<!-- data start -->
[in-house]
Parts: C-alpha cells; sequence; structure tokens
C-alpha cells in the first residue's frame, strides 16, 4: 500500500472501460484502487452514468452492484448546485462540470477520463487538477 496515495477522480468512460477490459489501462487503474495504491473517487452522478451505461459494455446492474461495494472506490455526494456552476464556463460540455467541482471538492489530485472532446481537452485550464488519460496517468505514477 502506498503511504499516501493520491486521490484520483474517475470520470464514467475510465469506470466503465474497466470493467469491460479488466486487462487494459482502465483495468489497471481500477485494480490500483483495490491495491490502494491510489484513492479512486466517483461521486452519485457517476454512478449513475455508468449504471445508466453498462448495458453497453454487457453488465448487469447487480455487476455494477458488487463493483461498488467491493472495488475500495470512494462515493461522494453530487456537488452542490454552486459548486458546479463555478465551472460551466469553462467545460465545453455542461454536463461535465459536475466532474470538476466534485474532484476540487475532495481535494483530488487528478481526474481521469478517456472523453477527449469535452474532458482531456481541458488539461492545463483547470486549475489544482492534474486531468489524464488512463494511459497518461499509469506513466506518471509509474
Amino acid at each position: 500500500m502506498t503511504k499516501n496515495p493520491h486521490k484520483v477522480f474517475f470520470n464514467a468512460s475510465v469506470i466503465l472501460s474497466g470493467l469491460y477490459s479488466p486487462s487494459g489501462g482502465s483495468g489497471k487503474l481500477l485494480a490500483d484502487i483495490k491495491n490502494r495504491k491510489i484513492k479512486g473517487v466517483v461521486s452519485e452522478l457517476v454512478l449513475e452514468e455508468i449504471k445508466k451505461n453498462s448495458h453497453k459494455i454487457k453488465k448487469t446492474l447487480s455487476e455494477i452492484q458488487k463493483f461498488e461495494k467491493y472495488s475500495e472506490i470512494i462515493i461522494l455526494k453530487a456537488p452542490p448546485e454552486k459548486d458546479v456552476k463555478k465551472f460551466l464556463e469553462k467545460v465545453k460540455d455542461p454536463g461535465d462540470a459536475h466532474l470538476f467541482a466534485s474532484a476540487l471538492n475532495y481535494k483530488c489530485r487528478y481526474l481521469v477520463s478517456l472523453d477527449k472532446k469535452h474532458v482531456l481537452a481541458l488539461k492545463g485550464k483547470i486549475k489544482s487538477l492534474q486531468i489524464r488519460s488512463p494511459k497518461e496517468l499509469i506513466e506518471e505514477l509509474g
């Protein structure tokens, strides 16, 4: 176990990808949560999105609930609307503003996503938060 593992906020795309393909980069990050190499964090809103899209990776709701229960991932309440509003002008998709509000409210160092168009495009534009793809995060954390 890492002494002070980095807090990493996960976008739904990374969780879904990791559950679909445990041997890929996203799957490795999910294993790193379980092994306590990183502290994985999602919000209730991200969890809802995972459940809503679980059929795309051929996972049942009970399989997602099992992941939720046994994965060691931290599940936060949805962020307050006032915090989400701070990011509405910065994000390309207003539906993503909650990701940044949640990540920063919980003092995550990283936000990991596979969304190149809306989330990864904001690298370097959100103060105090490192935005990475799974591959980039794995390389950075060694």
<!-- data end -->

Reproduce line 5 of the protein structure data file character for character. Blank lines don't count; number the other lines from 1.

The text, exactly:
């Protein structure tokens, strides 16, 4: 176990990808949560999105609930609307503003996503938060 593992906020795309393909980069990050190499964090809103899209990776709701229960991932309440509003002008998709509000409210160092168009495009534009793809995060954390 890492002494002070980095807090990493996960976008739904990374969780879904990791559950679909445990041997890929996203799957490795999910294993790193379980092994306590990183502290994985999602919000209730991200969890809802995972459940809503679980059929795309051929996972049942009970399989997602099992992941939720046994994965060691931290599940936060949805962020307050006032915090989400701070990011509405910065994000390309207003539906993503909650990701940044949640990540920063919980003092995550990283936000990991596979969304190149809306989330990864904001690298370097959100103060105090490192935005990475799974591959980039794995390389950075060694």